An Auckland man who found himself at a residential drug rehabilitation facility last year is alleged to have seen the situation as an opportunity for profit rather than self-improvement.
The jury trial began today in the Auckland District Court for Darren Andrew Creelman, who was arrested on drugs and gun-related charges in October 2022 following a large-scale police raid at Nga Kete Wananga Solutions in Dairy Flat.
The facility operates a 12-week programme that includes treatment for drug and alcohol addiction.
It is known for focusing on people who may not be a good fit for more traditional facilities, defence lawyer Marcus Edgar told jurors today during a brief opening statement, suggesting police “fixated” on Creelman to the detriment of their investigation.
“There were multiple suspects who could easily fit the profile,” he said.
Creelman faces one count each of possession of methamphetamine for supply, possession of a precursor substance for manufacturing methamphetamine, unlawful possession of a semi-automatic pistol and unlawful possession of ammunition. The supply charge carries a maximum possible punishment of life imprisonment.
He began the trial today by pleading not guilty to all charges.
Crown prosecutor Daniel Becker told jurors during his opening address that police found just under 400 grams of methamphetamine and just under 1kg of meth ingredient pseudoephedrine, as well as the pistol and the ammunition, inside a plastic bucket while executing an early-morning search warrant at the facility on Thursday, October 6 last year.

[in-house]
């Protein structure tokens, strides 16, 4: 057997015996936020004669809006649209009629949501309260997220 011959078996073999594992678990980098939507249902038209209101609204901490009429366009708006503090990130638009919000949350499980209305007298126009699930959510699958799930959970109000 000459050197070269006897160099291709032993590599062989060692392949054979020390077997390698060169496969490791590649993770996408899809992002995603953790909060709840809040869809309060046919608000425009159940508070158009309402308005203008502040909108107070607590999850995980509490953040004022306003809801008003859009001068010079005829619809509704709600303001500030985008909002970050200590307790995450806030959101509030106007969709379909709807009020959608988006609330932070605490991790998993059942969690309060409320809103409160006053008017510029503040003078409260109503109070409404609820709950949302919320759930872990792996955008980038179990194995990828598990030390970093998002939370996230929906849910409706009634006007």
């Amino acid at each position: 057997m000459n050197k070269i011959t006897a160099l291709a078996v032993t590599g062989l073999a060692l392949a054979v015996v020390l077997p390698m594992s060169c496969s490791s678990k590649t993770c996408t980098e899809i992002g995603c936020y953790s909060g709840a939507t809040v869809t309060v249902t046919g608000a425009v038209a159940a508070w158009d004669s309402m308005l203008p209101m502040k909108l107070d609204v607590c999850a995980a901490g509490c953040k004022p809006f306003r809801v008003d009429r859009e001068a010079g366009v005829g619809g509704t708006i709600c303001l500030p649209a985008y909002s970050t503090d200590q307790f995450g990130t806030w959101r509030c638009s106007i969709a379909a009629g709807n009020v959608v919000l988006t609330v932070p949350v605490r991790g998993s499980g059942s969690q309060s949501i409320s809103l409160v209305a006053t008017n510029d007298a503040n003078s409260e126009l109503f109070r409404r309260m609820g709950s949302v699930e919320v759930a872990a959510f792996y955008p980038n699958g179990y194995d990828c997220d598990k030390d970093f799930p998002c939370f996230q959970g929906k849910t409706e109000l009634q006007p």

Although the bucket wasn’t inside Creelman’s cabin, it was next to a pile of wood near his unit where it would have been accessible to him, Becker said, noting that some of the discovered items were in hot-sealed plastic bags.
Police did find digital scales, plastic baggies and a heat sealer that bore traces of methamphetamine inside Creelman’s cabin, the prosecutor told jurors.
Becker acknowledged the case against Creelman is circumstantial, but said jurors should be able to make logical conclusions that would convince them beyond reasonable doubt the defendant was the person who controlled the bucket full of contraband.
“Mr Creelman was well aware of the contents of the bucket,” he said.
Defence lawyers Edgar and Shannon Withers, however, suggested it is far from a clear-cut case.
The bucket, they noted, was found in a common area of the rehab facility that all residents had access to.
The trial is expected to last several days.
Craig Kapitan is an Auckland-based journalist covering courts and justice. He joined the Herald in 2021 and has reported on courts since 2002 in three newsrooms in the US and New Zealand.